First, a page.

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Political garbage stinks: McGuinty (11/03)

Gord McGuinty has every confidence his Adams Mine project will be up and operating by the end of 2005.

Gord McGuinty has every confidence his Adams Mine project will be up and operating by the end of 2005.

With Michigan’s swelling opposition to Toronto exporting truckloads of household garbage to Metro Detroit, and the very real possibility of long border tie-ups, the head of the Adams Mine Rail Haul believes it is inevitable that the City of Toronto and Queen’s Park will look north again for a solution.

In fact, he is preparing to proceed with some preliminary groundwork this fall on the former Kirkland Lake open pit mine with an objective to accept 1.3 million tonnes per year of waste as Ontario’s only licensed available mega-landfill site.

“We intend to start construction within the month,” McGuinty says. “And there is nothing out there that will prohibit us from doing that.”

He plans to do some rock scaling and design work on the proposed $50-million plan to rail southern Ontario garbage 590 kilometres north via the Canadian National Railway to North Bay for the Ontario Northland Railway to haul to the pit.

Even if the political will is not there to reconsider Kirkland Lake, McGuinty still holds a provincial conditional Certificate of Approval of his landfill design and groundwater containment technology.

He is seeking a permit from the Ministry of Environment to de-water the pit, which he expects to receive, once the ministry has finished its due diligence on his application.

He says it is time for the “politics of garbage” to end.

Tired and frustrated against what he considers a “sham” campaign of alleged misinformation being spread about the Adams Mine, McGuinty is taking legal action against the Temiskaming Federation of Agriculture (TFA) and its president John Vanthoff for allegedly making false statements, which have frustrated the project’s development.

The final straw was Vanthoff’s claim that their representatives had been on the Adams Mine property and had taken water elevations and discovered levels were dropping, suggesting containment had failed and the pit was leaking.

McGuinty says he offered to grant Ken Howard, a hydrologist retained by the TFA, a tour of the Adams Mine site, but the offer was declined. He further offered to make his Toronto consultants, Golder Associates, available to review all their technical information, and that offer was also refused.

He defends the environmental assessment process conducted in 1996, as well as the technical work conducted by Golder and the findings of the independent peer review Gartner Lee Ltd., and says that the landfill will not have any impact on the ground water in Timiskaming.

According to his plan, the project would be a huge economic boon to northeastern Ontario. The project would create 88 full-time jobs and provide 55 rail transportation positions.

The minimum projected contract value over 20 years is $1.1 billion with landfill revenues around $575 million.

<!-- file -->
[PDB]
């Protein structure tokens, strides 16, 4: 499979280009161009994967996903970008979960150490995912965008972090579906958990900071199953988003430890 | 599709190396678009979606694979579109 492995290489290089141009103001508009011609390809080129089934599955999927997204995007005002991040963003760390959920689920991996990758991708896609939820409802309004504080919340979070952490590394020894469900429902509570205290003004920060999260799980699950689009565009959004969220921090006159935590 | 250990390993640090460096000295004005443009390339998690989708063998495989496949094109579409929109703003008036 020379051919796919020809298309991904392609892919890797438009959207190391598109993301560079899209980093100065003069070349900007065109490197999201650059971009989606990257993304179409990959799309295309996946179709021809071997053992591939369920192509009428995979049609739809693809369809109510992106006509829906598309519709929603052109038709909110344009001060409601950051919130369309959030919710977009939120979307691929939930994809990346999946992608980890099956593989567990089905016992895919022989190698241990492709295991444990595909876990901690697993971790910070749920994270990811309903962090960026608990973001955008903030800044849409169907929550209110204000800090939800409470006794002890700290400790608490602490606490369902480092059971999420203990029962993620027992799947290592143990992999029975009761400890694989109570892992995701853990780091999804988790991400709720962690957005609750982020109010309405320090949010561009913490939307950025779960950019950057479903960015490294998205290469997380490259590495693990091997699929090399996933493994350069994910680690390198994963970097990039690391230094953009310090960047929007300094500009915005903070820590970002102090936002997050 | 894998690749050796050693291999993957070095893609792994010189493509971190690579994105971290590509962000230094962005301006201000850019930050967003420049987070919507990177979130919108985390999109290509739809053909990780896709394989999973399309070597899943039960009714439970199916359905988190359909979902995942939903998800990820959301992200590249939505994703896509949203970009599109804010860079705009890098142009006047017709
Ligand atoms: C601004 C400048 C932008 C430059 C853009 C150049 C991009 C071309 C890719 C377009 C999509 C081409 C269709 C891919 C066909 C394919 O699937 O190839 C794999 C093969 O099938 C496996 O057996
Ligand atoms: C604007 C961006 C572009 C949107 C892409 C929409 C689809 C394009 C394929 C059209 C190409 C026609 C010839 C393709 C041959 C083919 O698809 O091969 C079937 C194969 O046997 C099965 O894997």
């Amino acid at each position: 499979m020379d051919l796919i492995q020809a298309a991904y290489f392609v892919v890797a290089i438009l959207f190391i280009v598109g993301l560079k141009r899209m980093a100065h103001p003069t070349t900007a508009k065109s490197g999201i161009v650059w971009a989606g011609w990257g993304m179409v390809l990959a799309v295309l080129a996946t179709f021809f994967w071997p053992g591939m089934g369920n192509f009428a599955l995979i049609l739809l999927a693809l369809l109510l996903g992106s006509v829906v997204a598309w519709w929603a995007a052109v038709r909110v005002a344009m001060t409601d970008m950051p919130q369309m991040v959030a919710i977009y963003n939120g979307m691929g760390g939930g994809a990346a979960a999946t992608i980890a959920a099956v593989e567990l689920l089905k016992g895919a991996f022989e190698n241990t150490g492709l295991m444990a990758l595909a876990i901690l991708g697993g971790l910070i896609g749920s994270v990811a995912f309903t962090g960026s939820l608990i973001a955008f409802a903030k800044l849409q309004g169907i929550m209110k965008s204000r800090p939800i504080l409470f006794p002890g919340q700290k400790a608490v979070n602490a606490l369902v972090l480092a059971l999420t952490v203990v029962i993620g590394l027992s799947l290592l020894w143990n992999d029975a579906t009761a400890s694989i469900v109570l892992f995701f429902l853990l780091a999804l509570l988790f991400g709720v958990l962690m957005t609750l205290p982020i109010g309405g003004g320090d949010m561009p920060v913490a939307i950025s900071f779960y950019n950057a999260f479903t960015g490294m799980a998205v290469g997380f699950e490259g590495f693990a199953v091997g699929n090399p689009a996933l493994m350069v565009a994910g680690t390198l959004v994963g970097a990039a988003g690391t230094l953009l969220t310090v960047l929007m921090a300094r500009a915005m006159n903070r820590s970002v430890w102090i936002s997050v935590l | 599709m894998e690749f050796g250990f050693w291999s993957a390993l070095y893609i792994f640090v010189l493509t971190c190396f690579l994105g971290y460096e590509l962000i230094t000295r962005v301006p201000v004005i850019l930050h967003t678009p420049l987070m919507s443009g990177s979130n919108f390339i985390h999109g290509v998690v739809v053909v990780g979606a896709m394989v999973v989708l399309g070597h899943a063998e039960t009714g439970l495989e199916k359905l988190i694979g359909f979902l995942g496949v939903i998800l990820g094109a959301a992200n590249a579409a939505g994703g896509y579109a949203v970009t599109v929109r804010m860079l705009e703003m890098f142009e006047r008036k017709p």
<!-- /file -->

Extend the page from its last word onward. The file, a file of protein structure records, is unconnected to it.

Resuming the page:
Rail revenues to the North would be $160 million.

McGuinty recently put out a call for expressions of interest for heavy equipment rentals, general, mechanical, mining, electrical and road building contractors and civil and mining engineering services and aggregate crushing.

Since Toronto closed the Keele Valley dump last year, the city now ships 1.1 million tons a year to Metro Detroit

landfills. Most of it goes to Carleton Farms landfill in Sumpter Township. About 135 trucks carry 3,500 tons of trash from Toronto to the Sumpter Township dump every day.

McGuinty took his voice before a joint House-Senate hearing in Lansing, the state capital in June.

“The message was simple. Ontario has licensed capacity that could help alleviate the problem. They’re shipping three million tonnes to Michigan to date. Our license up there (Kirkland Lake) only allows us to take 1.3 million tonnes a year.

“There is licenced capacity that could be used. The only reason it isn’t being used is political incompetence in Ontario at the municipal and provincial level for having no policy and downloading the decision onto Toronto.”

Despite what his critics say, McGuinty maintains that is the only extent of his lobbying efforts south of the border.

“We’ve not spent one nickel in Michigan trying to frustrate Toronto’s garbage and have hired no lobbyist.... To be

honest we don’t have to, because it’s got a life of it’s own.”

He blames the provincial government for shirking its responsibility to set the rules and act as a regulator in approving sites through the Ministry of Environment.

“For them to say it’s a municipality’s problem, when there’s no capacity that’s licenced in Ontario, is like sticking your head in the sand.

“I’ve been at this 14 years now and I’ve seen so much political incompetence on this, it’s ridiculous. We have a license; we’ve obeyed all the laws and regulations of this province and the landfill is no different from someone wanting to open a mine or opening a new pulp and paper mill.”

He believes the ground swell of opposition is limited to a handful of people in New Liskeard, bankrolled by outside interests.